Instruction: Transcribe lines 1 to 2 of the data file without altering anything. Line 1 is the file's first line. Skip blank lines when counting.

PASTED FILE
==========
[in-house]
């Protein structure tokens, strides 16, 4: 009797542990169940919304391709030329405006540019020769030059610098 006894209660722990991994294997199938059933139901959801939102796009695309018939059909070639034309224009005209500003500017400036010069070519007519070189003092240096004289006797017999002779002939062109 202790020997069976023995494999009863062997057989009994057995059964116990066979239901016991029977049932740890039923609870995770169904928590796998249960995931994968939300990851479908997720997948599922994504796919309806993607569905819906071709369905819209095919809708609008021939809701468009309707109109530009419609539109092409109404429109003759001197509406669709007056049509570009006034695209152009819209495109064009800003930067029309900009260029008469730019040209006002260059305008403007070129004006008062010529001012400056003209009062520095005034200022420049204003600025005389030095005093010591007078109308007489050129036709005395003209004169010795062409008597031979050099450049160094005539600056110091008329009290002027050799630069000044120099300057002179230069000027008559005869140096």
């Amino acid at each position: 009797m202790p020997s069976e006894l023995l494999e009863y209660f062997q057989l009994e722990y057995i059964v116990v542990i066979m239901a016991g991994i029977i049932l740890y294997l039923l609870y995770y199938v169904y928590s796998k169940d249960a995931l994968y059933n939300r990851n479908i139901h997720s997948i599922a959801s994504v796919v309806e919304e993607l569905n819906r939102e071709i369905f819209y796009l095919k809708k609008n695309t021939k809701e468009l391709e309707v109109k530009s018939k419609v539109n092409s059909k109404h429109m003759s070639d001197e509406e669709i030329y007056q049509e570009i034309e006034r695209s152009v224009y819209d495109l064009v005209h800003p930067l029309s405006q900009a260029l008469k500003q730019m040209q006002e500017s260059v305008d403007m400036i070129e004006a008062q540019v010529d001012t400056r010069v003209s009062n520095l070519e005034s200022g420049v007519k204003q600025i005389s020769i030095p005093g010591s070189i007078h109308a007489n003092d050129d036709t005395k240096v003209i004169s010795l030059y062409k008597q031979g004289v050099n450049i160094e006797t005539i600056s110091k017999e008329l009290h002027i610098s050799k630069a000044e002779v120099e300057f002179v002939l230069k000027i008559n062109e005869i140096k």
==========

[in-house]
């Protein structure tokens, strides 16, 4: 009797542990169940919304391709030329405006540019020769030059610098 006894209660722990991994294997199938059933139901959801939102796009695309018939059909070639034309224009005209500003500017400036010069070519007519070189003092240096004289006797017999002779002939062109 202790020997069976023995494999009863062997057989009994057995059964116990066979239901016991029977049932740890039923609870995770169904928590796998249960995931994968939300990851479908997720997948599922994504796919309806993607569905819906071709369905819209095919809708609008021939809701468009309707109109530009419609539109092409109404429109003759001197509406669709007056049509570009006034695209152009819209495109064009800003930067029309900009260029008469730019040209006002260059305008403007070129004006008062010529001012400056003209009062520095005034200022420049204003600025005389030095005093010591007078109308007489050129036709005395003209004169010795062409008597031979050099450049160094005539600056110091008329009290002027050799630069000044120099300057002179230069000027008559005869140096």